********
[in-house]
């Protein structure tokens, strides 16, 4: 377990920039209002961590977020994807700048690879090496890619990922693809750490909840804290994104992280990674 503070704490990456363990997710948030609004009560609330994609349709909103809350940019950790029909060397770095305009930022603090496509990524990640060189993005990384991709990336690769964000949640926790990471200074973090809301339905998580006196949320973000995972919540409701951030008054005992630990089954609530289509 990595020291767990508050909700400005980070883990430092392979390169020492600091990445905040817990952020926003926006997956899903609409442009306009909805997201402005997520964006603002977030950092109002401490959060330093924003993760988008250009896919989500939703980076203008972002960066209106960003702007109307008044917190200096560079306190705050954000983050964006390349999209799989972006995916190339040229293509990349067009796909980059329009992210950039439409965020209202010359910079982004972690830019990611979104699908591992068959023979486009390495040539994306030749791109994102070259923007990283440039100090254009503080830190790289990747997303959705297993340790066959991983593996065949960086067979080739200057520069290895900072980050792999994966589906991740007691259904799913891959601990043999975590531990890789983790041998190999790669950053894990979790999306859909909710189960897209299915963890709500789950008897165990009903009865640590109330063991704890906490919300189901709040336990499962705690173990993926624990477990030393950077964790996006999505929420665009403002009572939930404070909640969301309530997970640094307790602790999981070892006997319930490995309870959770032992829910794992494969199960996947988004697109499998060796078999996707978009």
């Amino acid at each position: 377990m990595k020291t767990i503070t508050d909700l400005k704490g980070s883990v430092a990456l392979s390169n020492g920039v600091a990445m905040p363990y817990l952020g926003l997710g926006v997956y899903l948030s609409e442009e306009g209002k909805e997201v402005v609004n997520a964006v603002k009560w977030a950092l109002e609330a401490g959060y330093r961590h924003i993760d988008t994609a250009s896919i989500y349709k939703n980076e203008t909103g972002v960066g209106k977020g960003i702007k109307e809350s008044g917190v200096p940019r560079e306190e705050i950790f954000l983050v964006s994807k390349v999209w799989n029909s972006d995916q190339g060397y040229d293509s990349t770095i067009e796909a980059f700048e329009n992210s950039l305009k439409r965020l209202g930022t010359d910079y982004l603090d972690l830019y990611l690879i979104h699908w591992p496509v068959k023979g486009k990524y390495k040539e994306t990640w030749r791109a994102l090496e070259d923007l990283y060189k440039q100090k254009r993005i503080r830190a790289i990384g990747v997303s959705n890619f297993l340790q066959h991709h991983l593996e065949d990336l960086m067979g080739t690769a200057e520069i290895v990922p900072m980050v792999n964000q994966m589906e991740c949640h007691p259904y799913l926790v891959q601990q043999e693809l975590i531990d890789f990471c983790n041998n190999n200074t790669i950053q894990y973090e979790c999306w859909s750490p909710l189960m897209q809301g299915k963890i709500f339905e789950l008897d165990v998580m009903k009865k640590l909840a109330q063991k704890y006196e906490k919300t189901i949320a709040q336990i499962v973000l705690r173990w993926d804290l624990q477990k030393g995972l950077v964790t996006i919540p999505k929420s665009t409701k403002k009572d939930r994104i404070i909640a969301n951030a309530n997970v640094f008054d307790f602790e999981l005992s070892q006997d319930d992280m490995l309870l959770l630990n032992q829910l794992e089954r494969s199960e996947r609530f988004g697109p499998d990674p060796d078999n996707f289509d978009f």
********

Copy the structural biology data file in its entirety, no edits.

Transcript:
[in-house]
């Protein structure tokens, strides 16, 4: 377990920039209002961590977020994807700048690879090496890619990922693809750490909840804290994104992280990674 503070704490990456363990997710948030609004009560609330994609349709909103809350940019950790029909060397770095305009930022603090496509990524990640060189993005990384991709990336690769964000949640926790990471200074973090809301339905998580006196949320973000995972919540409701951030008054005992630990089954609530289509 990595020291767990508050909700400005980070883990430092392979390169020492600091990445905040817990952020926003926006997956899903609409442009306009909805997201402005997520964006603002977030950092109002401490959060330093924003993760988008250009896919989500939703980076203008972002960066209106960003702007109307008044917190200096560079306190705050954000983050964006390349999209799989972006995916190339040229293509990349067009796909980059329009992210950039439409965020209202010359910079982004972690830019990611979104699908591992068959023979486009390495040539994306030749791109994102070259923007990283440039100090254009503080830190790289990747997303959705297993340790066959991983593996065949960086067979080739200057520069290895900072980050792999994966589906991740007691259904799913891959601990043999975590531990890789983790041998190999790669950053894990979790999306859909909710189960897209299915963890709500789950008897165990009903009865640590109330063991704890906490919300189901709040336990499962705690173990993926624990477990030393950077964790996006999505929420665009403002009572939930404070909640969301309530997970640094307790602790999981070892006997319930490995309870959770032992829910794992494969199960996947988004697109499998060796078999996707978009």
């Amino acid at each position: 377990m990595k020291t767990i503070t508050d909700l400005k704490g980070s883990v430092a990456l392979s390169n020492g920039v600091a990445m905040p363990y817990l952020g926003l997710g926006v997956y899903l948030s609409e442009e306009g209002k909805e997201v402005v609004n997520a964006v603002k009560w977030a950092l109002e609330a401490g959060y330093r961590h924003i993760d988008t994609a250009s896919i989500y349709k939703n980076e203008t909103g972002v960066g209106k977020g960003i702007k109307e809350s008044g917190v200096p940019r560079e306190e705050i950790f954000l983050v964006s994807k390349v999209w799989n029909s972006d995916q190339g060397y040229d293509s990349t770095i067009e796909a980059f700048e329009n992210s950039l305009k439409r965020l209202g930022t010359d910079y982004l603090d972690l830019y990611l690879i979104h699908w591992p496509v068959k023979g486009k990524y390495k040539e994306t990640w030749r791109a994102l090496e070259d923007l990283y060189k440039q100090k254009r993005i503080r830190a790289i990384g990747v997303s959705n890619f297993l340790q066959h991709h991983l593996e065949d990336l960086m067979g080739t690769a200057e520069i290895v990922p900072m980050v792999n964000q994966m589906e991740c949640h007691p259904y799913l926790v891959q601990q043999e693809l975590i531990d890789f990471c983790n041998n190999n200074t790669i950053q894990y973090e979790c999306w859909s750490p909710l189960m897209q809301g299915k963890i709500f339905e789950l008897d165990v998580m009903k009865k640590l909840a109330q063991k704890y006196e906490k919300t189901i949320a709040q336990i499962v973000l705690r173990w993926d804290l624990q477990k030393g995972l950077v964790t996006i919540p999505k929420s665009t409701k403002k009572d939930r994104i404070i909640a969301n951030a309530n997970v640094f008054d307790f602790e999981l005992s070892q006997d319930d992280m490995l309870l959770l630990n032992q829910l794992e089954r494969s199960e996947r609530f988004g697109p499998d990674p060796d078999n996707f289509d978009f």